Clark was a regular at the loft, and in Gene’s Sink the author recounts how Smith’s obsession with recording everything around him — even TV and radio news bulletins — extended to the sound of the pianist barely surviving another overdose. Stephenson himself fell in love with Clark’s playing when hearing another posthumous Blue Note release, Grant Green’s The Complete Quartets with Sonny Clark. He writes about him with enormous sensitivity, piecing together the story of a life that began as the youngest of a family of children in a Pennsylvania town called Herminie No 2, named after the mineshaft that gave the place its reason for existence.

If you’re interested in Sonny Clark’s progress from Pennsylvania coal country via Southern California to the New York jazz scene of the late 1950s, Stephenson’s beautiful piece of writing is the thing to read. And it was while following in Gene Smith’s footsteps to Japan (where the photographer documented the horrendous effects of mercury poisoning on the people of the fishing village of Minamata in the 1970s) that the author came across the ideograms most commonly used by Japanese jazz critics in discussions of Clark’s playing: they can be translated as “sad and melancholy”, “sympathetic and touching”, “suppressed feelings”, and one which combines the symbols for “grieving”, “autumn” and “the heart” to suggest “a mysterious atmosphere of pathos and sorrow”.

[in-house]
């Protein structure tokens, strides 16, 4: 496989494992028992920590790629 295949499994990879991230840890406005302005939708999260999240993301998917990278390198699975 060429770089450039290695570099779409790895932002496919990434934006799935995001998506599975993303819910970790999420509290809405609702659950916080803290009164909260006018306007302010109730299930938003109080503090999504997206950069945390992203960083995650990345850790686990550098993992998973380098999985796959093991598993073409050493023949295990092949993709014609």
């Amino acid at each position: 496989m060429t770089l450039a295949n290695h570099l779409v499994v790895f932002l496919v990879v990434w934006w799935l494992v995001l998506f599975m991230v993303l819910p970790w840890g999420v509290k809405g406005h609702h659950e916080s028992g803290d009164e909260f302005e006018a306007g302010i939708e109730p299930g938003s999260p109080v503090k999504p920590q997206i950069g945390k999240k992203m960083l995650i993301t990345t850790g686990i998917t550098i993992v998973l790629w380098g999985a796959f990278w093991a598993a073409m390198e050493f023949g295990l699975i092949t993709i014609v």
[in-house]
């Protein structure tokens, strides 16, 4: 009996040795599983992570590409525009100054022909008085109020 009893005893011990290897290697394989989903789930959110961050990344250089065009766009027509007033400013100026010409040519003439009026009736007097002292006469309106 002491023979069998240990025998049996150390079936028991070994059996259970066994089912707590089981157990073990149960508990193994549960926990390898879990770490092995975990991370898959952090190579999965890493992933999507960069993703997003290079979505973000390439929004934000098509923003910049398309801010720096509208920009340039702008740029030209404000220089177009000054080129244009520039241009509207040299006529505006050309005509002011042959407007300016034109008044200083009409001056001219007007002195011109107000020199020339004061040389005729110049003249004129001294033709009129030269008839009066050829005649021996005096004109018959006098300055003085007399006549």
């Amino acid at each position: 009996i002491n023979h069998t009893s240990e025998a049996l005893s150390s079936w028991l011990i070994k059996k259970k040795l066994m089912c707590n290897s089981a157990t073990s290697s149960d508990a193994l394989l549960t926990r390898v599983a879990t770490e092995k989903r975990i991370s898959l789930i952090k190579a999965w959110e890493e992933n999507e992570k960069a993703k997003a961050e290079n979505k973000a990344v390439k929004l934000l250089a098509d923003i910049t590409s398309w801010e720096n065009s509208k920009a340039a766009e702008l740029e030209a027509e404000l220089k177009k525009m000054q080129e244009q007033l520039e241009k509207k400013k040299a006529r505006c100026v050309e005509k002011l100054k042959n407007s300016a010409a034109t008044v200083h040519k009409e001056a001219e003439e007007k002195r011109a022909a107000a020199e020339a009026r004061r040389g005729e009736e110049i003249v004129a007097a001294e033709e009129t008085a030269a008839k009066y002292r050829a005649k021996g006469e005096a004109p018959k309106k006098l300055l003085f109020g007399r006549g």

That mood isn’t really reflected in my favourite Sonny Clark record. What I hear, funnily enough, is an expression of pleasure in being alive to play the music he loved and for which he had such a precocious talent. I’m guessing he sometimes felt like that, too.

* Sam Stephenson’s Gene’s Sink: A Wide-Angle View was published by Farrar, Straus and Giroux in 2017. The Jazz Loft Project was published by Knopf Doubleday in 2012. The portrait of Sonny Clark is from Blue Note Jazz Photography of Francis Wolff, by Michael Cuscuna, Charlie Lourie and Oscar Schnider, published by Universe in 2000 (photo © Mosaic Images). Clark’s Blues in the Night was first released in Japan in 1979 and issued on CD in 1996. The tracks are also available on Clark’s Standards CD, released in 1998.

Spector / Hopper

 

Phil Spector noir

These days, nobody talks about him. I hardly ever listen to the string of epic records he made in the 1960s, and I once wrote a book about him. He’s nine years into a 19-year sentence for second-degree murder, and currently being held at a prison hospital in Stockton, California. He’ll be 88 when he comes out.